Illumant's CJIS-C service provides straightforward gap analysis and readiness services to assess compliance with the CJIS Security Policy and to remedy gaps, and to prepare for scheduled, and unannounced audits.
The Criminal Justice Information Services (CJIS) Division of the FBI shares invaluable Criminal Justice Information (CJI) with and between local law enforcement agencies to make them collectively more effective in fighting crime.
Given the value and sensitivity of this data the FBI through CJIS imposes strict security and privacy standards on agencies that connect to CJIS systems. The key to CJIS is a Security Policy that defines required controls for agencies to protect CJI, at rest and in transit: "The CJIS Security Policy provides guidance for the proper creation, viewing, modification, transmission, dissemination, storage, and destruction of CJI. This policy applies to every individual-contractor, private entity, noncriminal justice agency representative, or member of a criminal justice entity-with access to, or who operate in support of, criminal justice services and information." Enforcement of these requirements includes audits by CJIS.
In its agency agreements, CJIS reserves the right to triennial security audits, as well as, ad hoc unannounced audits. Non-compliance means loss of access to valuable databases and crime fighting data. And in cases of misuse, individuals may face suspension, loss of employment, and prosecution for state and federal crimes. Illumant’s CJIS-C service brings CJIS Security Policy knowledge, experience and expertise to your team to address compliance, and prepare for audits
Our CJIS-C service includes interviews with stakeholders to assess compliance as well as to educate and inform about compliance requirements, which increases cross-departmental responsibility and accountability, and helps drive security initiatives. You control who should be involved in the interview process.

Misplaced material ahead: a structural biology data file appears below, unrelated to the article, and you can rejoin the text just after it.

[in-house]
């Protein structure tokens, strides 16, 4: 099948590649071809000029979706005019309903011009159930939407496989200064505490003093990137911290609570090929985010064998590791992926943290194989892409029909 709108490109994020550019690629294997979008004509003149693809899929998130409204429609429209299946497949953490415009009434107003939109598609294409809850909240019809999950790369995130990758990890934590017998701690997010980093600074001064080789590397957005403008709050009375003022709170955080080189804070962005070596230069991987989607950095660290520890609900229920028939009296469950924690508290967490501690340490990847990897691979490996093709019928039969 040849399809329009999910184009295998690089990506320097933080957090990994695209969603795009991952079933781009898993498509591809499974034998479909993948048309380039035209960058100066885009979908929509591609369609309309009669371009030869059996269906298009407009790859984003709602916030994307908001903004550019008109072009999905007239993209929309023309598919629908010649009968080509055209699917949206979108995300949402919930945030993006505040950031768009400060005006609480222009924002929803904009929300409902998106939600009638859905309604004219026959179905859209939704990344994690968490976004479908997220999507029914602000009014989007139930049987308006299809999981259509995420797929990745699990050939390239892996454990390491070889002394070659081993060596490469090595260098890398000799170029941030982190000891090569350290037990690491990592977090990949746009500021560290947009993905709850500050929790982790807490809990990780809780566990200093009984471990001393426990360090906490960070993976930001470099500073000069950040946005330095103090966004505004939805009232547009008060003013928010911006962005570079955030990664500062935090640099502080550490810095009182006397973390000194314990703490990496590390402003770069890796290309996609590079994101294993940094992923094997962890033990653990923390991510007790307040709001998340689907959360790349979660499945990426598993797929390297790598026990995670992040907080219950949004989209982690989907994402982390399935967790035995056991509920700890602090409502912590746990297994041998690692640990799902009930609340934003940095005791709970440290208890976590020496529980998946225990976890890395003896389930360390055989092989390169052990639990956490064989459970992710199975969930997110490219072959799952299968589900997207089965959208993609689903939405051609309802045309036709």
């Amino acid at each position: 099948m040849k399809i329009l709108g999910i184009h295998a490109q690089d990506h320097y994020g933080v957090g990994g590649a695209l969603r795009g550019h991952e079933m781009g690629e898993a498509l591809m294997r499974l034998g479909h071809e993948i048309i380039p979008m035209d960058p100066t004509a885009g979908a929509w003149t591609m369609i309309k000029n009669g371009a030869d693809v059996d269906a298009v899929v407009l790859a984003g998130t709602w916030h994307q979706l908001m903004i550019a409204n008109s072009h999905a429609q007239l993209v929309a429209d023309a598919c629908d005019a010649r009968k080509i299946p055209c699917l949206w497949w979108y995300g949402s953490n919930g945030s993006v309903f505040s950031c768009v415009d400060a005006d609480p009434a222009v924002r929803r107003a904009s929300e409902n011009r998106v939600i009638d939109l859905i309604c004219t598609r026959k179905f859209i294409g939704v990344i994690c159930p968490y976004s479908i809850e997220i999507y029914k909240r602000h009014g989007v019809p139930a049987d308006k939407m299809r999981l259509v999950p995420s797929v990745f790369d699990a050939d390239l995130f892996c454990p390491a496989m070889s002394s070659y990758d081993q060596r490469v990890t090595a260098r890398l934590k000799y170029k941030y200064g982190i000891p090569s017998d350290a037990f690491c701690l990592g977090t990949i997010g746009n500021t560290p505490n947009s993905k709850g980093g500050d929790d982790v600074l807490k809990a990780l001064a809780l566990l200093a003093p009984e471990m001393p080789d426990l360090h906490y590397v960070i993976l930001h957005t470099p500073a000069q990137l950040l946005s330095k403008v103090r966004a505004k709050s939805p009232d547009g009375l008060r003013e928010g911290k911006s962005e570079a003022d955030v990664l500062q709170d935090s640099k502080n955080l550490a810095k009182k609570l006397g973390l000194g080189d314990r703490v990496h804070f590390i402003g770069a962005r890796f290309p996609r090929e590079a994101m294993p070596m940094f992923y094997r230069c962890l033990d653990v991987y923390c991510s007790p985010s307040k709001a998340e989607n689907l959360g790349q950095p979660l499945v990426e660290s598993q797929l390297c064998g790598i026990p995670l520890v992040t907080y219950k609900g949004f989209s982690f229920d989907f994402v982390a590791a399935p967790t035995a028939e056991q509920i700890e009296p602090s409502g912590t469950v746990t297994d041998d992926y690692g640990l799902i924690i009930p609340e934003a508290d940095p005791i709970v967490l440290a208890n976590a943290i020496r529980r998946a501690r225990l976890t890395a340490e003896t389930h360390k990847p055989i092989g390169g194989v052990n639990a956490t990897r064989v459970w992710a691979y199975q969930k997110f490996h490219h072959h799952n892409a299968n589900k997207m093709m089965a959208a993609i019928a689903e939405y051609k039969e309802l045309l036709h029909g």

Illumant's CJIS-C service leverages our expertise and resources to shift much of the burden of compliance away from you, to distribute responsibility for compliance to appropriate personnel, and to add clarity and education to the process – what needs to be meet the standards, and what needs to be remediated to achieve compliance, avoid penalties, and of course, avoid breaches.
The CJIS Security Policy defines the minimum standard of security controls required for sharing criminal justice information through CJIS. Individual states are left to interpret the policy. At the state level, an internal CJIS Systems Officer (CSO) is appointed to administer the policy within that state. The CSO is responsible for interpreting and enforcing the Policy for sub-agencies.
At the local level (city or county) a Terminal Agency Coordinator (TAC), usually a commissioned Officer, is designated as the point of contact for all CJIS matters. The TAC’s direct report is designated the Local Agency Security Officer (LASO). Often these and other roles are assumed by the same individual.
A triennial audit of each Criminal Justice Agency (CJA) is required to document compliance with the CJIS Security Policy. This audit is usually administered by the state’s ranking CJA under the purview of the CSO. This audit can be executed at the federal level by the FBI CJIS Audit Unit.
Area 1 - Information Exchange Agreements Organizations must have executed, written agreements in place that cover the degree to which CJI sharing will occur and the relevant security policies and procedures of each to safeguard that information. Sample exchange agreements can be found in Appendix D of the CJIS Security Policy.